Still, with better estimates of the virus’s prevalence, it may be possible to reopen society in a rational manner, said Neeraj Sood, vice dean of research at the University of Southern California Price School of Public Policy and an author of the Los Angeles County report.

“We can model the scenarios,” he said. “We should not make decisions just based on I.C.U. mortality,” adding, “I would want whoever makes the decision to make it holistically and based on the best evidence.”

Puerto Rico has the lowest testing rate in the country.

Hobbled by government scandal and dysfunction at the start of the pandemic, Puerto Rico has performed an average of 15 tests a day for every 100,000 people, according to the Covid Tracking Project. That rate is lower than any state and more than 10 times less comprehensive than the testing effort in New York.

Public health experts fear the situation could leave the island uniquely vulnerable once it attempts to reopen. Puerto Rico has one of the strictest lockdowns in the country, which has kept hospitals from becoming overwhelmed with patients but has also required much sacrifice from Puerto Ricans enduring the 14th year of an economic recession.

“Everything has been delay and disorganization,” said Dr. Carlos Mellado, a physician in San Juan, the capital, who has been treating patients. “We’re still under a complete lockdown. People are starting to get desperate.”

The health department, which is being led by its third secretary since March 13, has been double-counting some test results. It is also embroiled in a $38 million contracting scandal over antibody tests that never materialized. Federal agencies are investigating.

More than in other places where testing has been insufficient, experts say that the huge lag has left Puerto Rico blind to where it lies on its infection curve.

The American department store was already in trouble. Then the virus hit.

American department stores, once all-powerful shopping meccas that anchored malls and Main Streets across the country, have been dealt blow after blow in the past decade. J.C. Penney and Sears were upended by hedge funds. Macy’s has been closing stores and cutting corporate staff. Barneys New York filed for bankruptcy last year.

But nothing compares to the shock the weakened industry has taken from the coronavirus pandemic. The sales of clothing and accessories fell by more than half in March, a trend that is expected to only get worse in April. The entire executive team at Lord & Taylor was let go this month. Nordstrom has canceled orders and put off paying its vendors. The Neiman Marcus Group, the most glittering of the American department store chains, is expected to declare bankruptcy in the coming days, the first major retailer felled during the current crisis.

It is not likely to be the last.

“The department stores, which have been failing slowly for a very long time, really don’t get over this,” said Mark A. Cohen, the director of retail studies at Columbia University’s Business School. “The genre is toast and looking at the other side of this, there are very few who are likely to survive.”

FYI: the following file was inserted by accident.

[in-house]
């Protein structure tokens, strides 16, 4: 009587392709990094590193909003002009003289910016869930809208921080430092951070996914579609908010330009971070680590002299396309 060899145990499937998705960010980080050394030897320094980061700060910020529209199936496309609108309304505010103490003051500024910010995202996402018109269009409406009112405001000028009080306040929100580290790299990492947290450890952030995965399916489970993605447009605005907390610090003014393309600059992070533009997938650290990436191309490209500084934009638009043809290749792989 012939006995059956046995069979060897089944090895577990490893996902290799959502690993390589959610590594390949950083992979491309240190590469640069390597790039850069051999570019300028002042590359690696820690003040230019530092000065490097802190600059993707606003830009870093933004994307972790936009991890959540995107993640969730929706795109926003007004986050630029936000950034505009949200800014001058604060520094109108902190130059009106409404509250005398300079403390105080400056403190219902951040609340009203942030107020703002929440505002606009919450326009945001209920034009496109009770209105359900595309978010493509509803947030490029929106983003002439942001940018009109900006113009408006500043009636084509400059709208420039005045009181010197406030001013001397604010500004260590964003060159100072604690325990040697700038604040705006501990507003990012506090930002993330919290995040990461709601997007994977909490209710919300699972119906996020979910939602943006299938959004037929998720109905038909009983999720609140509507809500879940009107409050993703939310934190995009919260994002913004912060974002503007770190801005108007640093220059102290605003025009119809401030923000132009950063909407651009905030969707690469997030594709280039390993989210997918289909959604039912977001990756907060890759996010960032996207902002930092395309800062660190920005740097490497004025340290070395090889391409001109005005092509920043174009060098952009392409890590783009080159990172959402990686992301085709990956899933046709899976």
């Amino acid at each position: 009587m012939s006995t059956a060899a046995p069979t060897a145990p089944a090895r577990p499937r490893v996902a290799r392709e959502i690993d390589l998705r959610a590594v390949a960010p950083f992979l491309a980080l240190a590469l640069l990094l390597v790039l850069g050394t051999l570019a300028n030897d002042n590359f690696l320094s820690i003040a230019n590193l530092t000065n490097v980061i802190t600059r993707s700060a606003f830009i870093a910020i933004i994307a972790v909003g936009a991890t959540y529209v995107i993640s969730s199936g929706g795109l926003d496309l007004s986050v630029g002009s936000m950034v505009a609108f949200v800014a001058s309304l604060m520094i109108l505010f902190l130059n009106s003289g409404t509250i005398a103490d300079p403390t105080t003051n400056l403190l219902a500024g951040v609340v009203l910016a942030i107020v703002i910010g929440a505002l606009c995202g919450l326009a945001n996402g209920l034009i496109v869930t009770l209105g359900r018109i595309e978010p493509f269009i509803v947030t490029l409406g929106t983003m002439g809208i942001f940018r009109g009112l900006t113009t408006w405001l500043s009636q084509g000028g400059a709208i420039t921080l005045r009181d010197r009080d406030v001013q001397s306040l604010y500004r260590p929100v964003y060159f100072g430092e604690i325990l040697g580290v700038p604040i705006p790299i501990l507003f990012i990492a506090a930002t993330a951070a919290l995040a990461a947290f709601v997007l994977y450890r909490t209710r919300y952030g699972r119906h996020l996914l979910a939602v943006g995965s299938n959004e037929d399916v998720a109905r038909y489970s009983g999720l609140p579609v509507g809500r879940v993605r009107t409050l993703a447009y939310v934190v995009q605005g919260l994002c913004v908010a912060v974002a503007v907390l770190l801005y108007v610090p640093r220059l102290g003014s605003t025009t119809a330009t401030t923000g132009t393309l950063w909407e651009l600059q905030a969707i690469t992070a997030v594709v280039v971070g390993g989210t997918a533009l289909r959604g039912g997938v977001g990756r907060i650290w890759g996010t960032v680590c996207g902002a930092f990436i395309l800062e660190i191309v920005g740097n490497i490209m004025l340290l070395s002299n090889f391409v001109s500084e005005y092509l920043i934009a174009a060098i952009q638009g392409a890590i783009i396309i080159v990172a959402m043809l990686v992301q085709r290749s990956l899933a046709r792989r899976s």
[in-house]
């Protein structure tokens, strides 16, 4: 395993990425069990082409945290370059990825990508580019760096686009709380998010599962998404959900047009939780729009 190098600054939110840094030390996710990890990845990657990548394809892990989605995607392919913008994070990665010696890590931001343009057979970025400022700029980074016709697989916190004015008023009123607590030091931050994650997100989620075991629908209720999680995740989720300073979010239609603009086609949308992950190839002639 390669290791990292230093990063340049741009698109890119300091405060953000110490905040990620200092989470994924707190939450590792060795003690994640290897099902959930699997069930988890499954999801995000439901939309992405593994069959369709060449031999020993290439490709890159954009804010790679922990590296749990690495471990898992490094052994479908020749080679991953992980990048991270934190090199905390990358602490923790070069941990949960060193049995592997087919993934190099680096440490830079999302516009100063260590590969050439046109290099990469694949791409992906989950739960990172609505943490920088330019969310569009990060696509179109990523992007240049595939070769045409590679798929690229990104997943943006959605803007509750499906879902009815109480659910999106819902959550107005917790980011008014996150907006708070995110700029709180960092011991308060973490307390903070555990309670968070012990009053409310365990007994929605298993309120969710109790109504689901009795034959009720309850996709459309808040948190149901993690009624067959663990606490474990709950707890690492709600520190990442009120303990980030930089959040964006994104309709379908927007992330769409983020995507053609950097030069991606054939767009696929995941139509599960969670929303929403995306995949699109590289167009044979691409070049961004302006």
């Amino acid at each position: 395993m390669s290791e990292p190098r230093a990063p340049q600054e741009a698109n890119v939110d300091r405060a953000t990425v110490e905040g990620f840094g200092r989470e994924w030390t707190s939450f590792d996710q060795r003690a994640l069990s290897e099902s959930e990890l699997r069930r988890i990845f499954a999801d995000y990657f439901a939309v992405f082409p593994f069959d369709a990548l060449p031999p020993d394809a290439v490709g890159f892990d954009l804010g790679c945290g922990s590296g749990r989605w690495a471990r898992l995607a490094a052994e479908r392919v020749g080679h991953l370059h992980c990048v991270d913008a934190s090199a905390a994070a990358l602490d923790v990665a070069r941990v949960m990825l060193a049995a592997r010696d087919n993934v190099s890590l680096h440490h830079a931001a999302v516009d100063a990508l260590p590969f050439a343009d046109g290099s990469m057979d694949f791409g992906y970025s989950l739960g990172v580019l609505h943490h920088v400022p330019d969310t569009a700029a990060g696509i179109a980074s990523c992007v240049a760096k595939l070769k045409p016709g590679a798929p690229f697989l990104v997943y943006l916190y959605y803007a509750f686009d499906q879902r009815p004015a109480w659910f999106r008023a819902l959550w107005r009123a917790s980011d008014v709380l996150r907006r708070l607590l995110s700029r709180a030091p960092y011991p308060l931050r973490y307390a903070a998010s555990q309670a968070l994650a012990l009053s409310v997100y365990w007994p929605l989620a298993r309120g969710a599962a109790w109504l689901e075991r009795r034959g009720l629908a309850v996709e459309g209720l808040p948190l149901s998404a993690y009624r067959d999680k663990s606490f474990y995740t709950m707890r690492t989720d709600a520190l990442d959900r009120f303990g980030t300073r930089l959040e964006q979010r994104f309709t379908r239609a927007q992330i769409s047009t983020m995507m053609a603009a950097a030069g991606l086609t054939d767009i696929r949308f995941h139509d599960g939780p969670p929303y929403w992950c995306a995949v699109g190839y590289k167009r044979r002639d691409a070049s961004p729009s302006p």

At a time when retailers should be putting in orders for the all-important holiday shopping season, stores are furloughing tens of thousands of corporate and store employees, hoarding cash and desperately planning how to survive this crisis. The specter of mass default is being discussed not just behind closed doors but in analysts’ future models. Whether that happens, no one doubts that the upheaval caused by the pandemic will permanently alter both the retail landscape and the relationships of brands with the stores that sell them.

At least seven people who participated in Wisconsin’s in-person election got the virus.

Milwaukee health officials said they had identified at least seven people who contracted the coronavirus after participating in Election Day on April 7, which was held after the governor’s attempt to postpone the vote for health reasons was blocked in court.

The seven people were the first identified by Milwaukee officials, who contend that the number may be higher as they are still conducting testing. Six of the cases they identified were Milwaukee voters; the seventh was a poll worker. Other cities in the state have not reported any cases tied to voting yet.

Wisconsin went ahead with in-person voting after the state’s Republican-controlled Legislature refused to postpone the election or expand vote by mail. Gov. Tony Evers, a Democrat, tried to postpone it unilaterally, but was blocked in court.

Dr. Jeanette Kowalik, the Milwaukee health commissioner, said in a statement that the data was still incomplete because some patients may have declined to provide complete information, were delayed in presenting symptoms, or experienced delays in testing and processing. She added that they were looking at any new cases that began after April 7, as the incubation period is 14 days, which ends April 21.